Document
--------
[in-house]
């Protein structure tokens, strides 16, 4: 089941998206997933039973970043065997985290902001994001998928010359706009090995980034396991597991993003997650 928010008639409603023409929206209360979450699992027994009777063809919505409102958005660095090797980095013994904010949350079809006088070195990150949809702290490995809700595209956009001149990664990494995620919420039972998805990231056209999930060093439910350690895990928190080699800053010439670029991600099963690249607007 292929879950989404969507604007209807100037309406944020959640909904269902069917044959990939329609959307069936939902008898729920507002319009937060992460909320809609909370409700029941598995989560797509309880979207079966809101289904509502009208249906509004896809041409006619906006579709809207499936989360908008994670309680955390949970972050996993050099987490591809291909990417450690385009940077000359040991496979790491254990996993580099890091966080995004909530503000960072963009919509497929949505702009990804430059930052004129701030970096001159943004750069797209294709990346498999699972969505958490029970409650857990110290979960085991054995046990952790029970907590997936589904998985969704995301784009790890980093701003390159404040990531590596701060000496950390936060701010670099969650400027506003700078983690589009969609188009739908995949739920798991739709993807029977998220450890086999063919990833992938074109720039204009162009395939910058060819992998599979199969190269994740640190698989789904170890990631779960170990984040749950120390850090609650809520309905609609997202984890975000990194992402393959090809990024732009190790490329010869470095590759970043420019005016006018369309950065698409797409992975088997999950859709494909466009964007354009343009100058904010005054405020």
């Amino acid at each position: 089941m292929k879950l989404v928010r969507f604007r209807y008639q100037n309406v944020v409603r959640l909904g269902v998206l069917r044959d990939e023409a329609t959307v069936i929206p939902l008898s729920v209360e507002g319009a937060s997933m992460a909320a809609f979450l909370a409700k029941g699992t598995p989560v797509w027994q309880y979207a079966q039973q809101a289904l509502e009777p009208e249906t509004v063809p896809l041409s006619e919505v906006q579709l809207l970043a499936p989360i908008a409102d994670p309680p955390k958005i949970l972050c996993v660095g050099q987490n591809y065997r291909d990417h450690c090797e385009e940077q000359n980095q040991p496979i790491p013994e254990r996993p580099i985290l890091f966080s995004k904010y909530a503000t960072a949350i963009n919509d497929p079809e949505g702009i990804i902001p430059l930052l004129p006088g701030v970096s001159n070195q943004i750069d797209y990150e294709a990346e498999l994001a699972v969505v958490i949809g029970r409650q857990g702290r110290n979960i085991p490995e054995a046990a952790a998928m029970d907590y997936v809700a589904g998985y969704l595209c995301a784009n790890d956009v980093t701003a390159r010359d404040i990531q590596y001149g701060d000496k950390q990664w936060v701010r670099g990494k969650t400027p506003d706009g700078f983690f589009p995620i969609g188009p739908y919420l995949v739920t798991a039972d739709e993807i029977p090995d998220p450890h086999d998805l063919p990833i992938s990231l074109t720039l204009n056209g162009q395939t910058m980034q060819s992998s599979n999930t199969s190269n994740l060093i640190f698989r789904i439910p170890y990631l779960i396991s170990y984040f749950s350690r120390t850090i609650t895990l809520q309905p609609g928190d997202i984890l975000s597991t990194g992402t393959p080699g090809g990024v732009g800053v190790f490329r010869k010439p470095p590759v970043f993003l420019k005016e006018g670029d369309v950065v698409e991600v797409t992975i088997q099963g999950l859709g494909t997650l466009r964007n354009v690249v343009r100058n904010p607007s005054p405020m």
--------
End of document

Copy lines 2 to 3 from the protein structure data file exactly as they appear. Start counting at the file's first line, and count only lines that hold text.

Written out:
């Protein structure tokens, strides 16, 4: 089941998206997933039973970043065997985290902001994001998928010359706009090995980034396991597991993003997650 928010008639409603023409929206209360979450699992027994009777063809919505409102958005660095090797980095013994904010949350079809006088070195990150949809702290490995809700595209956009001149990664990494995620919420039972998805990231056209999930060093439910350690895990928190080699800053010439670029991600099963690249607007 292929879950989404969507604007209807100037309406944020959640909904269902069917044959990939329609959307069936939902008898729920507002319009937060992460909320809609909370409700029941598995989560797509309880979207079966809101289904509502009208249906509004896809041409006619906006579709809207499936989360908008994670309680955390949970972050996993050099987490591809291909990417450690385009940077000359040991496979790491254990996993580099890091966080995004909530503000960072963009919509497929949505702009990804430059930052004129701030970096001159943004750069797209294709990346498999699972969505958490029970409650857990110290979960085991054995046990952790029970907590997936589904998985969704995301784009790890980093701003390159404040990531590596701060000496950390936060701010670099969650400027506003700078983690589009969609188009739908995949739920798991739709993807029977998220450890086999063919990833992938074109720039204009162009395939910058060819992998599979199969190269994740640190698989789904170890990631779960170990984040749950120390850090609650809520309905609609997202984890975000990194992402393959090809990024732009190790490329010869470095590759970043420019005016006018369309950065698409797409992975088997999950859709494909466009964007354009343009100058904010005054405020």
């Amino acid at each position: 089941m292929k879950l989404v928010r969507f604007r209807y008639q100037n309406v944020v409603r959640l909904g269902v998206l069917r044959d990939e023409a329609t959307v069936i929206p939902l008898s729920v209360e507002g319009a937060s997933m992460a909320a809609f979450l909370a409700k029941g699992t598995p989560v797509w027994q309880y979207a079966q039973q809101a289904l509502e009777p009208e249906t509004v063809p896809l041409s006619e919505v906006q579709l809207l970043a499936p989360i908008a409102d994670p309680p955390k958005i949970l972050c996993v660095g050099q987490n591809y065997r291909d990417h450690c090797e385009e940077q000359n980095q040991p496979i790491p013994e254990r996993p580099i985290l890091f966080s995004k904010y909530a503000t960072a949350i963009n919509d497929p079809e949505g702009i990804i902001p430059l930052l004129p006088g701030v970096s001159n070195q943004i750069d797209y990150e294709a990346e498999l994001a699972v969505v958490i949809g029970r409650q857990g702290r110290n979960i085991p490995e054995a046990a952790a998928m029970d907590y997936v809700a589904g998985y969704l595209c995301a784009n790890d956009v980093t701003a390159r010359d404040i990531q590596y001149g701060d000496k950390q990664w936060v701010r670099g990494k969650t400027p506003d706009g700078f983690f589009p995620i969609g188009p739908y919420l995949v739920t798991a039972d739709e993807i029977p090995d998220p450890h086999d998805l063919p990833i992938s990231l074109t720039l204009n056209g162009q395939t910058m980034q060819s992998s599979n999930t199969s190269n994740l060093i640190f698989r789904i439910p170890y990631l779960i396991s170990y984040f749950s350690r120390t850090i609650t895990l809520q309905p609609g928190d997202i984890l975000s597991t990194g992402t393959p080699g090809g990024v732009g800053v190790f490329r010869k010439p470095p590759v970043f993003l420019k005016e006018g670029d369309v950065v698409e991600v797409t992975i088997q099963g999950l859709g494909t997650l466009r964007n354009v690249v343009r100058n904010p607007s005054p405020m």